News Column

Taming Menace of Erosion in Nigeria

August 24, 2014

Augustine Adah



Gully erosion is one of the environmental challenges facing the country. Just as desertification is threatening many places in some parts of the north and oil pollutions in the Niger-Delta areas, many towns in the south-east are ravaged by erosion. Among the states in the South-East, Anambra State's condition has evolved to an epidemic intensity.

Last year it was reported in the media that members of the House of Representatives Committee on Environment wept at the level of devastation caused by erosion in various parts of Anambra and other parts of the South-East, when they visited Nanka and Oko communities. The lawmakers promised to bring the problem to the attention of the Presidency because, according to them, the problem was beyond the capacity of the people and the Anambra State government.

The situation elicited the attention of President Goodluck Jonathan last year when he disclosed that the Federal Government was negotiating for a $400m special fund from the World Bank to tackle the menace of erosion in the South East. President Jonathan made the disclosure when speaking to a delegation of the South East Council of Traditional Rulers at State House. "We are getting $400m, a special fund from the World Bank, to tackle the erosion in the South East. This is apart from the line votes in the budget for checking erosion", he stated.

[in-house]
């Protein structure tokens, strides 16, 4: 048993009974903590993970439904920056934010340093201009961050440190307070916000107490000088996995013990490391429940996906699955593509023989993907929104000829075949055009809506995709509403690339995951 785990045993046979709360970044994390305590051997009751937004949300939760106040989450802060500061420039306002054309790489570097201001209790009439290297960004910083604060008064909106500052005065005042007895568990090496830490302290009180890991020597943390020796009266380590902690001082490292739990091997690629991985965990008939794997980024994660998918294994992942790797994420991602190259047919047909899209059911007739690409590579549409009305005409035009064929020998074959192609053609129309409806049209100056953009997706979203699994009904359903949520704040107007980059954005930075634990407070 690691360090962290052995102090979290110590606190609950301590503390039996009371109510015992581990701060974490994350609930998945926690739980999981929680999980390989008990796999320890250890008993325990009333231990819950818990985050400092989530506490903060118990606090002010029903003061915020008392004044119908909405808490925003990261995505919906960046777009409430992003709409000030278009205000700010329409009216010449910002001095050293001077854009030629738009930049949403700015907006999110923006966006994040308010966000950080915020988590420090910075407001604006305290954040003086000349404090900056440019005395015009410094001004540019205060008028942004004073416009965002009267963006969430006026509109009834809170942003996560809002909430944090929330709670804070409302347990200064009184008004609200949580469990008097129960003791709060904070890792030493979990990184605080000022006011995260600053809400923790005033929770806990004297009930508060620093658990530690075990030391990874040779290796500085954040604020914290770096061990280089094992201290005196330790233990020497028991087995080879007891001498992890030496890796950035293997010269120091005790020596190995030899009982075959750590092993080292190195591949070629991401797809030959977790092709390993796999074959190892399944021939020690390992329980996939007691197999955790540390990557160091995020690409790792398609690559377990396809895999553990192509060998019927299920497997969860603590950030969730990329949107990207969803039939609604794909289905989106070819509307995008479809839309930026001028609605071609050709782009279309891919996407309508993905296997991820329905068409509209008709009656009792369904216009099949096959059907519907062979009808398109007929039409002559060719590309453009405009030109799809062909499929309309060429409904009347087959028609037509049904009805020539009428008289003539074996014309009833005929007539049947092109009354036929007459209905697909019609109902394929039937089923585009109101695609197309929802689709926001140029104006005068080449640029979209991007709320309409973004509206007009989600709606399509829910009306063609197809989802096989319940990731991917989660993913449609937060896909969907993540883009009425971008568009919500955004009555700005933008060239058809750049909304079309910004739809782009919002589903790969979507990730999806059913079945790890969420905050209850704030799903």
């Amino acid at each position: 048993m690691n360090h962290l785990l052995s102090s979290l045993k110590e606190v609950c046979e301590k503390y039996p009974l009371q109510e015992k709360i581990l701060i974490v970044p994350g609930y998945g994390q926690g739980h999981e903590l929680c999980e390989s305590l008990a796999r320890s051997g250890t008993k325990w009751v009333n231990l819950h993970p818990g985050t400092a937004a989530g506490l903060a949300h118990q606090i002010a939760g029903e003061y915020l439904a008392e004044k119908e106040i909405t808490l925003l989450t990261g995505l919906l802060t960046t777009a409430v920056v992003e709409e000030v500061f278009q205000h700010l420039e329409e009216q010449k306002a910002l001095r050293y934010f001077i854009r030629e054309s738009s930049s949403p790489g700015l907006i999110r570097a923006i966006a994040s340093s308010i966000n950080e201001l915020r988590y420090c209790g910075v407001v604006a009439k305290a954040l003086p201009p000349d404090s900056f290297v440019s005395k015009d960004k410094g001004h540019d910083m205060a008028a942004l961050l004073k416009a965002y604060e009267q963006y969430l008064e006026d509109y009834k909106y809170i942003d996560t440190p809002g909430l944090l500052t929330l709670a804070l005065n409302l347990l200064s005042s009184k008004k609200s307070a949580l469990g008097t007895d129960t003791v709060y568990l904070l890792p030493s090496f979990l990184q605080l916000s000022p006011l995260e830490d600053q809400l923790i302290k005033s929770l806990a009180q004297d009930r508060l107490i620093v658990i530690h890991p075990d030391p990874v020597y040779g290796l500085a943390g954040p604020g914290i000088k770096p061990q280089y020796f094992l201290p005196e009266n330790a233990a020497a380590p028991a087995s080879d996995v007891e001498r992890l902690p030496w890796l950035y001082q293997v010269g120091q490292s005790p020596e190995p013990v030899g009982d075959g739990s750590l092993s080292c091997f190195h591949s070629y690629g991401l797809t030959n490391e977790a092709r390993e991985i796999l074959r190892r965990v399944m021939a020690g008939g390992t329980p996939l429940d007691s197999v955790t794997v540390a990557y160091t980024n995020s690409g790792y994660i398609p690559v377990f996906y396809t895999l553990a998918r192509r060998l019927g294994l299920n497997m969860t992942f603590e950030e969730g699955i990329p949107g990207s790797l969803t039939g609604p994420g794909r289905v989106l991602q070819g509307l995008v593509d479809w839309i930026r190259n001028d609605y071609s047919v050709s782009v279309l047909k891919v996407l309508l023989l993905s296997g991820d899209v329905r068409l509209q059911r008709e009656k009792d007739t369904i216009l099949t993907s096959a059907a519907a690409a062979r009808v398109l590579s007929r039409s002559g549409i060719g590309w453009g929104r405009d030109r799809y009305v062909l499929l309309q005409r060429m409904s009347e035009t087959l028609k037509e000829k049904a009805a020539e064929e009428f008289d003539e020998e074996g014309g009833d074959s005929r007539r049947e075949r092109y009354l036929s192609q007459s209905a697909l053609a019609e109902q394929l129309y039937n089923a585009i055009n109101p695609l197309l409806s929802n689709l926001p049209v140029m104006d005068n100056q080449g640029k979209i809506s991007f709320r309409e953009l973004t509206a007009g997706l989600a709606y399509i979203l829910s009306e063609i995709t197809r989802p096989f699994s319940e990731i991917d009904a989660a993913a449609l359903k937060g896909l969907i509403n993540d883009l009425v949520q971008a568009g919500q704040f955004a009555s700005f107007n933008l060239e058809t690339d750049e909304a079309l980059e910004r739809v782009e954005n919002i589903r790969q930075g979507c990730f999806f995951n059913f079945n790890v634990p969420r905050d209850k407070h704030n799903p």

It is more than one year since the president made such a promise but the people are yet to know the position of the loan while many communities in the south-east wre at the risk of being submerge by gully erosion. Apart from the south-east geo-political zone, some communities in Edo State are also fighting hard to control the erosion in the area.

For several years, residents of Ankpa in Kogi State have been battling with the menace of gully erosion. Many people wondered why the ecological fund meant to tackle this problem has remained a subject of controversy while the local communities are facing danger of being submerged.


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Source: AllAfrica


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